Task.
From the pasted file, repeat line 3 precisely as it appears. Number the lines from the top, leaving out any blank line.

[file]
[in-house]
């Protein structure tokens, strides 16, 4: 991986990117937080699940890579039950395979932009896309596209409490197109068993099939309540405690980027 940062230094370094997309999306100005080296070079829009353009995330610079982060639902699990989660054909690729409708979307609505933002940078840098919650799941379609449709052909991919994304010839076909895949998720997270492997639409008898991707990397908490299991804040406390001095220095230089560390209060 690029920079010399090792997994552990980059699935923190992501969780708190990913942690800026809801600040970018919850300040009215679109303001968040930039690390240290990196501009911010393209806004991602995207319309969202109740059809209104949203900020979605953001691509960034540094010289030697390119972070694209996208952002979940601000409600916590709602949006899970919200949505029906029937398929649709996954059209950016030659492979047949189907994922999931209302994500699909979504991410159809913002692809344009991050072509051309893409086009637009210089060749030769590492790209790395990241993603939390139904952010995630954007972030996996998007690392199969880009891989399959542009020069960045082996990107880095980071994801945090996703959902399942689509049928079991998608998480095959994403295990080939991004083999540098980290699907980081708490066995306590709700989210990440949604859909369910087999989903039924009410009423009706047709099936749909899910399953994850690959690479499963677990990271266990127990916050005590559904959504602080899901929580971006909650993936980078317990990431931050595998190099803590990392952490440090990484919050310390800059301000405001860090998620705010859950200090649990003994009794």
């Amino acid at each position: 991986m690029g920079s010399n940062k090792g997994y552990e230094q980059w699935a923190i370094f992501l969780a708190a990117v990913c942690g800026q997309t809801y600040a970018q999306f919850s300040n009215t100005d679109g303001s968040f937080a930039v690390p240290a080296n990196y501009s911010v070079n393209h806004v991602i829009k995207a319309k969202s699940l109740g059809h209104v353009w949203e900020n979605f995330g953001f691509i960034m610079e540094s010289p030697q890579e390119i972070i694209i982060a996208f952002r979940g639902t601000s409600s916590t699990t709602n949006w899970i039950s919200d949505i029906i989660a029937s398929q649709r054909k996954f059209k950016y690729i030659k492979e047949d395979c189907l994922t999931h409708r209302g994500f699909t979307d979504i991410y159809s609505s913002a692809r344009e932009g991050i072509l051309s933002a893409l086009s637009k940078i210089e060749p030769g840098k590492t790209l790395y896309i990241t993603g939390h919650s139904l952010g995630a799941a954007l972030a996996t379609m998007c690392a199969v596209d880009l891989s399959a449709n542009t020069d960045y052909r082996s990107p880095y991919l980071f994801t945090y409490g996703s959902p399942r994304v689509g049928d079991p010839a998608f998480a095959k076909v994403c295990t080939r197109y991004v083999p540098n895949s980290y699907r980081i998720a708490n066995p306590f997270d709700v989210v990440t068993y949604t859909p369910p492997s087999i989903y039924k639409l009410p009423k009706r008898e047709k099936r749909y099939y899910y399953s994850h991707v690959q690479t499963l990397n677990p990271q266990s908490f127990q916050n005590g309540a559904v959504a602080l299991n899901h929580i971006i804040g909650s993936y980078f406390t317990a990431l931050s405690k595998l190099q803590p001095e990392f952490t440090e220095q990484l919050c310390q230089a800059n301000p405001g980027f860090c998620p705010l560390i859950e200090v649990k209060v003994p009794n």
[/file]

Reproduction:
């Amino acid at each position: 991986m690029g920079s010399n940062k090792g997994y552990e230094q980059w699935a923190i370094f992501l969780a708190a990117v990913c942690g800026q997309t809801y600040a970018q999306f919850s300040n009215t100005d679109g303001s968040f937080a930039v690390p240290a080296n990196y501009s911010v070079n393209h806004v991602i829009k995207a319309k969202s699940l109740g059809h209104v353009w949203e900020n979605f995330g953001f691509i960034m610079e540094s010289p030697q890579e390119i972070i694209i982060a996208f952002r979940g639902t601000s409600s916590t699990t709602n949006w899970i039950s919200d949505i029906i989660a029937s398929q649709r054909k996954f059209k950016y690729i030659k492979e047949d395979c189907l994922t999931h409708r209302g994500f699909t979307d979504i991410y159809s609505s913002a692809r344009e932009g991050i072509l051309s933002a893409l086009s637009k940078i210089e060749p030769g840098k590492t790209l790395y896309i990241t993603g939390h919650s139904l952010g995630a799941a954007l972030a996996t379609m998007c690392a199969v596209d880009l891989s399959a449709n542009t020069d960045y052909r082996s990107p880095y991919l980071f994801t945090y409490g996703s959902p399942r994304v689509g049928d079991p010839a998608f998480a095959k076909v994403c295990t080939r197109y991004v083999p540098n895949s980290y699907r980081i998720a708490n066995p306590f997270d709700v989210v990440t068993y949604t859909p369910p492997s087999i989903y039924k639409l009410p009423k009706r008898e047709k099936r749909y099939y899910y399953s994850h991707v690959q690479t499963l990397n677990p990271q266990s908490f127990q916050n005590g309540a559904v959504a602080l299991n899901h929580i971006i804040g909650s993936y980078f406390t317990a990431l931050s405690k595998l190099q803590p001095e990392f952490t440090e220095q990484l919050c310390q230089a800059n301000p405001g980027f860090c998620p705010l560390i859950e200090v649990k209060v003994p009794n």